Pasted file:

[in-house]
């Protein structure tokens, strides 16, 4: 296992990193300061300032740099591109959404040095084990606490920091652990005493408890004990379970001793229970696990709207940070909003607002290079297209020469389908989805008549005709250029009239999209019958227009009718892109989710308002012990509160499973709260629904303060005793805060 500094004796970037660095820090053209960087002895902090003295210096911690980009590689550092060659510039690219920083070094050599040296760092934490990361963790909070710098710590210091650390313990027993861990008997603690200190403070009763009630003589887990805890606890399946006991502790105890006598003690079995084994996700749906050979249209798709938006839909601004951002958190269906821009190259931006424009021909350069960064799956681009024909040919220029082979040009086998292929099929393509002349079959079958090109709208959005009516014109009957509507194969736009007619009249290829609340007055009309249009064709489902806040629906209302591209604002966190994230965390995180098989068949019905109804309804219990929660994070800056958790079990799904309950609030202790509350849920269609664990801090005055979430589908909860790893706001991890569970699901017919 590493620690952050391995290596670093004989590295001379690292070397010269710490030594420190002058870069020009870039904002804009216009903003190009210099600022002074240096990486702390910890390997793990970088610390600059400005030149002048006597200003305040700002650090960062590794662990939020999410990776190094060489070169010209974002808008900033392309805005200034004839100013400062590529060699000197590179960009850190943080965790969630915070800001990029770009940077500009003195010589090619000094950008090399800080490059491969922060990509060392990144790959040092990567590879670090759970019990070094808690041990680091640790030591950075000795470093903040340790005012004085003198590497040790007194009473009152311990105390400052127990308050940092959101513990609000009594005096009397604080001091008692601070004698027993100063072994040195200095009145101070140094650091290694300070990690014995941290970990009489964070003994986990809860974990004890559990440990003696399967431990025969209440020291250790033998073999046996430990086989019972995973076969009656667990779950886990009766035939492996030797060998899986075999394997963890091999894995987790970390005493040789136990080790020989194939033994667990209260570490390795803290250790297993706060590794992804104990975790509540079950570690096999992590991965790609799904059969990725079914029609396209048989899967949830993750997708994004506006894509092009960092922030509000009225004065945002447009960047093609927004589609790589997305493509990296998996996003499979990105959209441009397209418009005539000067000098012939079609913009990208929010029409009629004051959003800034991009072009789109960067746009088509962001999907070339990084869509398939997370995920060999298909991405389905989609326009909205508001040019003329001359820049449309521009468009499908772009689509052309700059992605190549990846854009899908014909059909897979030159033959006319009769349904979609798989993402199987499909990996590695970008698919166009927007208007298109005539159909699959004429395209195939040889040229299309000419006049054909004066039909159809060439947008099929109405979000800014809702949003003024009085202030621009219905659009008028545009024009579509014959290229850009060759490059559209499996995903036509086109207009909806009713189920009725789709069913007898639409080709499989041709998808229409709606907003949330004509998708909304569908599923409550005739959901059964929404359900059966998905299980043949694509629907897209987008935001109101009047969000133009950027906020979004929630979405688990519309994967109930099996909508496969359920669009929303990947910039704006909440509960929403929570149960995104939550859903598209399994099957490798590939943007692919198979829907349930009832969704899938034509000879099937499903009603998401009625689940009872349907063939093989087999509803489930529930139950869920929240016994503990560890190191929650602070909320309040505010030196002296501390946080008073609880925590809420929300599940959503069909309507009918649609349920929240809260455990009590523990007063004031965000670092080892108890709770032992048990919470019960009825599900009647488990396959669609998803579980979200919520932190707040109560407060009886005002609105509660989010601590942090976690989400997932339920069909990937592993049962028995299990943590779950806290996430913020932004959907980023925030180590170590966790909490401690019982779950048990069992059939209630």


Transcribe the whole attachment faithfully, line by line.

[in-house]
């Protein structure tokens, strides 16, 4: 296992990193300061300032740099591109959404040095084990606490920091652990005493408890004990379970001793229970696990709207940070909003607002290079297209020469389908989805008549005709250029009239999209019958227009009718892109989710308002012990509160499973709260629904303060005793805060 500094004796970037660095820090053209960087002895902090003295210096911690980009590689550092060659510039690219920083070094050599040296760092934490990361963790909070710098710590210091650390313990027993861990008997603690200190403070009763009630003589887990805890606890399946006991502790105890006598003690079995084994996700749906050979249209798709938006839909601004951002958190269906821009190259931006424009021909350069960064799956681009024909040919220029082979040009086998292929099929393509002349079959079958090109709208959005009516014109009957509507194969736009007619009249290829609340007055009309249009064709489902806040629906209302591209604002966190994230965390995180098989068949019905109804309804219990929660994070800056958790079990799904309950609030202790509350849920269609664990801090005055979430589908909860790893706001991890569970699901017919 590493620690952050391995290596670093004989590295001379690292070397010269710490030594420190002058870069020009870039904002804009216009903003190009210099600022002074240096990486702390910890390997793990970088610390600059400005030149002048006597200003305040700002650090960062590794662990939020999410990776190094060489070169010209974002808008900033392309805005200034004839100013400062590529060699000197590179960009850190943080965790969630915070800001990029770009940077500009003195010589090619000094950008090399800080490059491969922060990509060392990144790959040092990567590879670090759970019990070094808690041990680091640790030591950075000795470093903040340790005012004085003198590497040790007194009473009152311990105390400052127990308050940092959101513990609000009594005096009397604080001091008692601070004698027993100063072994040195200095009145101070140094650091290694300070990690014995941290970990009489964070003994986990809860974990004890559990440990003696399967431990025969209440020291250790033998073999046996430990086989019972995973076969009656667990779950886990009766035939492996030797060998899986075999394997963890091999894995987790970390005493040789136990080790020989194939033994667990209260570490390795803290250790297993706060590794992804104990975790509540079950570690096999992590991965790609799904059969990725079914029609396209048989899967949830993750997708994004506006894509092009960092922030509000009225004065945002447009960047093609927004589609790589997305493509990296998996996003499979990105959209441009397209418009005539000067000098012939079609913009990208929010029409009629004051959003800034991009072009789109960067746009088509962001999907070339990084869509398939997370995920060999298909991405389905989609326009909205508001040019003329001359820049449309521009468009499908772009689509052309700059992605190549990846854009899908014909059909897979030159033959006319009769349904979609798989993402199987499909990996590695970008698919166009927007208007298109005539159909699959004429395209195939040889040229299309000419006049054909004066039909159809060439947008099929109405979000800014809702949003003024009085202030621009219905659009008028545009024009579509014959290229850009060759490059559209499996995903036509086109207009909806009713189920009725789709069913007898639409080709499989041709998808229409709606907003949330004509998708909304569908599923409550005739959901059964929404359900059966998905299980043949694509629907897209987008935001109101009047969000133009950027906020979004929630979405688990519309994967109930099996909508496969359920669009929303990947910039704006909440509960929403929570149960995104939550859903598209399994099957490798590939943007692919198979829907349930009832969704899938034509000879099937499903009603998401009625689940009872349907063939093989087999509803489930529930139950869920929240016994503990560890190191929650602070909320309040505010030196002296501390946080008073609880925590809420929300599940959503069909309507009918649609349920929240809260455990009590523990007063004031965000670092080892108890709770032992048990919470019960009825599900009647488990396959669609998803579980979200919520932190707040109560407060009886005002609105509660989010601590942090976690989400997932339920069909990937592993049962028995299990943590779950806290996430913020932004959907980023925030180590170590966790909490401690019982779950048990069992059939209630």